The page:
“Hydraulic Fracking” by phxlaw1 is licensed under CC BY-NC-SA 2.0

Fracking has taken the world by storm in recent years, leading to an unprecedented energy boom in the U.S. and elsewhere. It also happens to be one of the most toxic industries in the modern world and can pose a significant threat to your family’s health. Yet most of the public has no idea what fracking is or why it can be so hazardous.

What is Fracking?

Fracking is a drilling technique that involves drilling a well down to shell rock, then pumping a toxic sludge deep underground at very high pressures. This high pressure fluid breaks up the rock plates below and allows oil and gas that had previously been trapped inside fissures to seep out. This allows companies to collect much more oil than they ever could with traditional drilling.

Why is fracking so controversial?

Fracking is controversial for many reasons that will become clear as you delve into this material. But the main thing is that fracking relies on some very nasty chemicals. These chemicals are mixed with sand and water to make a slippery sludge that’s more effective at breaking up the rock. Some of this chemical sludge is left underground, but up to 40% of it comes back up to pollute the land, air, and water supply. Fracking can also contaminate people’s groundwater if done improperly, as you might have seen evidenced by Internet videos of people lighting their tap water on fire.

It’s also controversial simply because of the mess it makes. You have lots of heavy trucks traveling along local roads. Drillers come into town digging wells across the street from schools and child care centers. They weave and snake their pipes around people’s homes. In most instances, neighbors of whomever signed the lease are powerless to do anything about it, even though they are deeply impacted by the drilling.

Everyone likes cheap oil and gas, but nobody likes the toxic pollution that comes with it. This hypocritical double standard is on full display in the state of New York, which is perfectly happy to consume gas drilled around Pittsburgh but yet has taken steps to ban fracking in their own state. (Fischetti, 2010) Fracking is fine…so long as it occurs in someone else’s backyard!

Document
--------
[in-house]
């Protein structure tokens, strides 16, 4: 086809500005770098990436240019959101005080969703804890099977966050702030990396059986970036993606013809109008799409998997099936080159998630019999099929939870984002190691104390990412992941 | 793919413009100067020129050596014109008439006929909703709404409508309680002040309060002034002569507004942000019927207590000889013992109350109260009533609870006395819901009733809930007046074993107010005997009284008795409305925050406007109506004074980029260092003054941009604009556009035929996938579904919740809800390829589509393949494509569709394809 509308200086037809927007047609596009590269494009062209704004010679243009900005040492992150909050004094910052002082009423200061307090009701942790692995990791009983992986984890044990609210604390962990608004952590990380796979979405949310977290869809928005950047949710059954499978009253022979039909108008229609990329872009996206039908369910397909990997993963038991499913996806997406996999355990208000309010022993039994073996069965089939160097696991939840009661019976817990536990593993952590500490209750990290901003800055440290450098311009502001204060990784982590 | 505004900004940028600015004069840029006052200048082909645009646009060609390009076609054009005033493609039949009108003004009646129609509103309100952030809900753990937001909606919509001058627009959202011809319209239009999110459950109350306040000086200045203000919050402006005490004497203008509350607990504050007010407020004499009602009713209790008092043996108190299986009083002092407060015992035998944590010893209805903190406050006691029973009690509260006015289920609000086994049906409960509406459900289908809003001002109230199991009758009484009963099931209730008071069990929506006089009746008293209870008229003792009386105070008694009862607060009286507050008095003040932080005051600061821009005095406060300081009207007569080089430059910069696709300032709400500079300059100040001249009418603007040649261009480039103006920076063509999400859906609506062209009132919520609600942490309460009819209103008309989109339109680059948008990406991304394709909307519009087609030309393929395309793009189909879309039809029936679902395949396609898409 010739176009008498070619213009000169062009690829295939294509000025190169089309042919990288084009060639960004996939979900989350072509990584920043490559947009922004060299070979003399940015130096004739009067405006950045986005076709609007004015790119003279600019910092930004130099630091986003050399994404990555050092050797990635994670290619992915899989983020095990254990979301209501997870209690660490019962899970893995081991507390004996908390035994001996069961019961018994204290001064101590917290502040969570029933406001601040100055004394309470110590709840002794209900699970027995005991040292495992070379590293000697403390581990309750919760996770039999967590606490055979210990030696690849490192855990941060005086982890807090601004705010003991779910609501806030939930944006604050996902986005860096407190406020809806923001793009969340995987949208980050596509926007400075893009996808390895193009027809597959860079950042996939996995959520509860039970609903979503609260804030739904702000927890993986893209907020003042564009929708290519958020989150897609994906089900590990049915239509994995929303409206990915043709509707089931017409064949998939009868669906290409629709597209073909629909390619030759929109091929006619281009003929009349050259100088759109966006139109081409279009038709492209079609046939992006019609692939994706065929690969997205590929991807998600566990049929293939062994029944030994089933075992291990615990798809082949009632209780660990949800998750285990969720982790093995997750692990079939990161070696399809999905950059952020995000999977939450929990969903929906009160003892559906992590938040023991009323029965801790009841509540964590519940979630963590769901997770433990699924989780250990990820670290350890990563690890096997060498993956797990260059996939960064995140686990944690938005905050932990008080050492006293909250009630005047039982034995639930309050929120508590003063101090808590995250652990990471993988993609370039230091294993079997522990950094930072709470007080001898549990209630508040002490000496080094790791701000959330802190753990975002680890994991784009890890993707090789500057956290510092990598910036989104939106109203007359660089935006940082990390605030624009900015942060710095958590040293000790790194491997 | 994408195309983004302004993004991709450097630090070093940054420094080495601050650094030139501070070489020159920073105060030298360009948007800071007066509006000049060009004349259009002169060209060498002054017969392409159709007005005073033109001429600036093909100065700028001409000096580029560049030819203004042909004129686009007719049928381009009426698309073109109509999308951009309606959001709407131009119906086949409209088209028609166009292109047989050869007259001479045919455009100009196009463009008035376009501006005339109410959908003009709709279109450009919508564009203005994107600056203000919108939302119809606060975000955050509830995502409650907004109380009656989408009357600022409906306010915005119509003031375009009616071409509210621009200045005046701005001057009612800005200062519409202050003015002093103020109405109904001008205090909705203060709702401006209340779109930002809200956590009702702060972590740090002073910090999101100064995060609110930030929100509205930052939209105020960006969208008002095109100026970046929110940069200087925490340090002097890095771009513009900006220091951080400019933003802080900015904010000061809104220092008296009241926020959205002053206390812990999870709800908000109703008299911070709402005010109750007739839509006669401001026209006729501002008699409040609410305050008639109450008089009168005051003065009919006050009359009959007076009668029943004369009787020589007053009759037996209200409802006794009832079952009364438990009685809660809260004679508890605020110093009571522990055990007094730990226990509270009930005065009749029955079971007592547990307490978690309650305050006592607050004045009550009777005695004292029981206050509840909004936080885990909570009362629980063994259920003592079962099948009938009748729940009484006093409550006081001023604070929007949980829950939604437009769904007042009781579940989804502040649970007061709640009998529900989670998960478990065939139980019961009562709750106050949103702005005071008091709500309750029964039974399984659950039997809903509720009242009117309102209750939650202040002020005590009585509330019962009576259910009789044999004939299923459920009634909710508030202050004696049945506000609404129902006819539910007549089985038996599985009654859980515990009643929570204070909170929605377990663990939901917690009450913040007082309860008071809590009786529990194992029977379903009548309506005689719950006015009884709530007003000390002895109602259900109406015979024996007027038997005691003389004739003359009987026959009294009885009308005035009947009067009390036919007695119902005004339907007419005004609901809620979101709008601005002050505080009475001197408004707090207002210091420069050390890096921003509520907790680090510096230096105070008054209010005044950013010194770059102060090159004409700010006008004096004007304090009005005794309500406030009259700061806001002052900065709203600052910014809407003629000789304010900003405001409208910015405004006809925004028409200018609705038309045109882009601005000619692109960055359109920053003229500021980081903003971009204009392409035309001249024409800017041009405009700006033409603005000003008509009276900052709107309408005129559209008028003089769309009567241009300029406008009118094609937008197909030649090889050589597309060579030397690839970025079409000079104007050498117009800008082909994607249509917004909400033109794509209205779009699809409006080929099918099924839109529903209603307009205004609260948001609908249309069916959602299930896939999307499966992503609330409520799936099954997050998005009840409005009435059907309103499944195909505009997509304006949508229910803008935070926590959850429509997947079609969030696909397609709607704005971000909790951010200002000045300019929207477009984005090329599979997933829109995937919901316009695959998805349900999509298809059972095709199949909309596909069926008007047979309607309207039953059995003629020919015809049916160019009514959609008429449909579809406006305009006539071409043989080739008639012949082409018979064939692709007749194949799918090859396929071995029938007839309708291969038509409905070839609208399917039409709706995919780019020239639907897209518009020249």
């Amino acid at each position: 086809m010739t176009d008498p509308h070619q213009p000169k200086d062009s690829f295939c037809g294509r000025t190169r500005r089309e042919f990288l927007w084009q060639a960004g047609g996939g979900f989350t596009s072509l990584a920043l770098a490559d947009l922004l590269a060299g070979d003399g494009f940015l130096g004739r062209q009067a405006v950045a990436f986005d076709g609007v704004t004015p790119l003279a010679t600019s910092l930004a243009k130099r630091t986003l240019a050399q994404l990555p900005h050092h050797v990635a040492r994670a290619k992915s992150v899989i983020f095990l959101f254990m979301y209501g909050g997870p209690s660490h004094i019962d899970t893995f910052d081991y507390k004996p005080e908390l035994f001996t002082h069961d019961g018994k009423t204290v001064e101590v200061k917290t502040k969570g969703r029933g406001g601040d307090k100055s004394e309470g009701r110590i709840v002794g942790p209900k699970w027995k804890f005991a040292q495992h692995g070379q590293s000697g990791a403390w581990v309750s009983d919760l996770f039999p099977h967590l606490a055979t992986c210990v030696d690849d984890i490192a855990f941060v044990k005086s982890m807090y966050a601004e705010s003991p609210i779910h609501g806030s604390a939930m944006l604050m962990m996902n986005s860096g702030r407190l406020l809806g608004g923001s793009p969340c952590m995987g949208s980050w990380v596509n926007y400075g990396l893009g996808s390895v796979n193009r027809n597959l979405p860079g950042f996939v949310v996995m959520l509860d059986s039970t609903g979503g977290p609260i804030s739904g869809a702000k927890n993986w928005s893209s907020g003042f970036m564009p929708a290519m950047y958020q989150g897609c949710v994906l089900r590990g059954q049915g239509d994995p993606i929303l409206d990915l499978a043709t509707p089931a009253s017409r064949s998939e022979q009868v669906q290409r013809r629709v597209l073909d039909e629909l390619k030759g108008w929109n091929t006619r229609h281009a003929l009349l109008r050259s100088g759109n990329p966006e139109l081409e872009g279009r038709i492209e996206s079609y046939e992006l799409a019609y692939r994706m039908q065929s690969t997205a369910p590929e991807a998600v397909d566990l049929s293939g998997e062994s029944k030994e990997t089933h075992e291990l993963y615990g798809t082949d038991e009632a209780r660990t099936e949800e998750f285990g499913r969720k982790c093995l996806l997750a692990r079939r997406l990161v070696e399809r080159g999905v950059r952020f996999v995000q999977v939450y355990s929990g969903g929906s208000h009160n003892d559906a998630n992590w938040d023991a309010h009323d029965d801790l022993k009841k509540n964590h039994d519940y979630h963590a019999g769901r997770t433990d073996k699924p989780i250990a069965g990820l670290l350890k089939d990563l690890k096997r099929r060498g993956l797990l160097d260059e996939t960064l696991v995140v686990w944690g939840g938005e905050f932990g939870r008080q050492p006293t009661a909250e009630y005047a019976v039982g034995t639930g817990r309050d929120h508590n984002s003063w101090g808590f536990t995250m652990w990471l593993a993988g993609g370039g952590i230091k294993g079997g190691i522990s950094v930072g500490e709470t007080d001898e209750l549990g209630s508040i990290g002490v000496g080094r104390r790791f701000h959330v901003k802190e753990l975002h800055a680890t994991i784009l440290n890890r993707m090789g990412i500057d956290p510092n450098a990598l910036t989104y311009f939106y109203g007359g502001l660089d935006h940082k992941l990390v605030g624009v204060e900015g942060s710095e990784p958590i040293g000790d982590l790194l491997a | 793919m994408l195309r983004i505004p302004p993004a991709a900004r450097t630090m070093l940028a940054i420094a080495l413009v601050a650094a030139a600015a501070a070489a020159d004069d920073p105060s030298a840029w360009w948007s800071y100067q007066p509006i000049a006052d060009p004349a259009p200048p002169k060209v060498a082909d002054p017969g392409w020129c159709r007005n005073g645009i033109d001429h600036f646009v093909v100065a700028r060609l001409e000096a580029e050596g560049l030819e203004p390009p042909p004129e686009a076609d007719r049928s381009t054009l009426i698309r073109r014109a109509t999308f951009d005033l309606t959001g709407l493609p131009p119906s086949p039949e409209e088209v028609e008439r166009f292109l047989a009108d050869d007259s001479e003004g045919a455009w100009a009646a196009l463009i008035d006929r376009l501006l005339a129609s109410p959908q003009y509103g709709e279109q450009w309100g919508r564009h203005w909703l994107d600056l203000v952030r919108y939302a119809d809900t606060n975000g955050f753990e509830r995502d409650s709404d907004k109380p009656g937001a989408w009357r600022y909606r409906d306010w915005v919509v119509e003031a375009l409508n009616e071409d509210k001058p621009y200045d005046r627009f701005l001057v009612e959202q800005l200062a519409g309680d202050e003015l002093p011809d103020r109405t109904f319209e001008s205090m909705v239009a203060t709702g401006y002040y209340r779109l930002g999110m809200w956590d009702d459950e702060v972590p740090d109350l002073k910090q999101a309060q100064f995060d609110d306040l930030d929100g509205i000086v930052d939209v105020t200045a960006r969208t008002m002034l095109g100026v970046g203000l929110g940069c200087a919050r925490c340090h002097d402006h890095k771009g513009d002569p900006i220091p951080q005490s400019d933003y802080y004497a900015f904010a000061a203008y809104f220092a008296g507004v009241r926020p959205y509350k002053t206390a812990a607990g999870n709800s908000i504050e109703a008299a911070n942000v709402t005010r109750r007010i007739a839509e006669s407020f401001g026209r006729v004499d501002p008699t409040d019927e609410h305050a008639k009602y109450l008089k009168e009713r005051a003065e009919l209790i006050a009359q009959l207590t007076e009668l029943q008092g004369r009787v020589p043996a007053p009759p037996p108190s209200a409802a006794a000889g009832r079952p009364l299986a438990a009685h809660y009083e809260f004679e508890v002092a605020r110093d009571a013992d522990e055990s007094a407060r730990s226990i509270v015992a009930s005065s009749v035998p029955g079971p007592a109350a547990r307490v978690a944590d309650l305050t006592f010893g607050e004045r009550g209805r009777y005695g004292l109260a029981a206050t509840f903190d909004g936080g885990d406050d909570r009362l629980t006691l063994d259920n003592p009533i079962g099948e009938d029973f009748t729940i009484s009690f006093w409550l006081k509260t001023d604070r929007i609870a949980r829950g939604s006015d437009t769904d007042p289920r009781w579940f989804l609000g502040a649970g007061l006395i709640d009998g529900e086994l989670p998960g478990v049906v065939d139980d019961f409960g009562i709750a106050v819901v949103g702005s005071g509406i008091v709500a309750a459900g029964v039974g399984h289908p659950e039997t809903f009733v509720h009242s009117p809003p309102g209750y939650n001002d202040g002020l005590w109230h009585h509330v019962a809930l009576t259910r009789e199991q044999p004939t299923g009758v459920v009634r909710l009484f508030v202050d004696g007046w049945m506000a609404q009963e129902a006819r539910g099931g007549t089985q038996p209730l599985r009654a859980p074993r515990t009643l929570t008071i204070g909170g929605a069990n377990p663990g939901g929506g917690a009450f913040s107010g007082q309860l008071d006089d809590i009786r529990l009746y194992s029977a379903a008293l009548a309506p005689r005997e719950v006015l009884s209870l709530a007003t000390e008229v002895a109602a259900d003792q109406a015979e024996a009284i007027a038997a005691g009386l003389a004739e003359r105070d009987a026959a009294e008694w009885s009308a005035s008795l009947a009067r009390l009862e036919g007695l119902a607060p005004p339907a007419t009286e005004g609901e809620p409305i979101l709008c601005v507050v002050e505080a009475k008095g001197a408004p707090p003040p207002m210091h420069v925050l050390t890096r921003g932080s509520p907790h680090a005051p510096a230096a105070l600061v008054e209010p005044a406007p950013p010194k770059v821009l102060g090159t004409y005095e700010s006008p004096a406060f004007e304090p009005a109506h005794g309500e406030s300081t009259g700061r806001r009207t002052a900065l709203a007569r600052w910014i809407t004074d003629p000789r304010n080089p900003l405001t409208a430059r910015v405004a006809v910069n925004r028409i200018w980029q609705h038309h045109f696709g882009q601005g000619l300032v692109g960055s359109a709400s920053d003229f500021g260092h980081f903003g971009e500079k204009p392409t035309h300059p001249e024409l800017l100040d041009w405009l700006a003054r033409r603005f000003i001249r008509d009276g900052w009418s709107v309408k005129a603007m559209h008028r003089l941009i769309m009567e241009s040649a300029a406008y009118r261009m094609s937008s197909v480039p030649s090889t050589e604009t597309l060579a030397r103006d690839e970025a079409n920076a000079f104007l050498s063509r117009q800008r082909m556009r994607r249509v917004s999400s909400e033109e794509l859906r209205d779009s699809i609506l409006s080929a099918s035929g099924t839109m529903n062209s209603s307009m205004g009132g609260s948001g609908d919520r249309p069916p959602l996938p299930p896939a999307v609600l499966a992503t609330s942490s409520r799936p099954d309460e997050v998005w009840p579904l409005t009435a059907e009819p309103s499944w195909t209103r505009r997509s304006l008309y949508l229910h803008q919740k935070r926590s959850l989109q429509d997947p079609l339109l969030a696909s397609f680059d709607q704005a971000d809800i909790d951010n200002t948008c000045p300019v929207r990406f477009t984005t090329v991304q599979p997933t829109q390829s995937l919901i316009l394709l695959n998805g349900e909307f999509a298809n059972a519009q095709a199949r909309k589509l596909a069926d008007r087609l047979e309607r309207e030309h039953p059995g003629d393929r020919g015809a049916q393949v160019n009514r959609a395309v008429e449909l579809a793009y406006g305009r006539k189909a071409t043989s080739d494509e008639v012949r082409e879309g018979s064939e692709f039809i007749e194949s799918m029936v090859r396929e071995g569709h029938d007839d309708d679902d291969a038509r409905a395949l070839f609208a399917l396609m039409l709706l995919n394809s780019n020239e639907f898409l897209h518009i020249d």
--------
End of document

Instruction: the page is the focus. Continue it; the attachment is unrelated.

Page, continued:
The history of fracking

To better understand the fracking issue, you need to first understand a little bit of history about how fracking came about. The concept of fracking actually dates back to the civil war period, when miners used nitroglycerin to blow holes in oil-soaked caves. A different version in the 1960s used subterranean nuclear explosions to fracture rock deep underground. But it’s only recently that fracking has been commercialized for gas and oil extraction purposes.

The fracking industry of today owes much of its existence to what is commonly known as the Halliburton loophole – a controversial section within a spending bill that was essentially crammed through legislature by then President George H.W. Bush and Vice-president Dick Cheney. The loophole gives fracking companies an exemption to the Clean Water Act & Energy Policy Act of 2005, essentially letting them pollute the environment with impunity. Imagine I was a hitman for hire who somehow became vice president, and I decided I wanted my former company of hitmen to make more money off their craft. So even though murder is illegal, I pass a law that says me and my company are exempt from homicide laws, and can therefore murder whomever we please with complete immunity. This is essentially what Dick Cheney and his henchman did. Oil companies could now pollute the environment without regard for environmental regulations, so long as it was profitable for them to do so. And pollute they did.

The fact that such an exemption was necessary in the first place says an awful lot about the nature of this business. Companies know that fracking is too dirty to comply with environmental regulations. But with this free pass to pollute signed into law, the industry took off and it hasn’t looked back.

More information on fracking

[child-pages]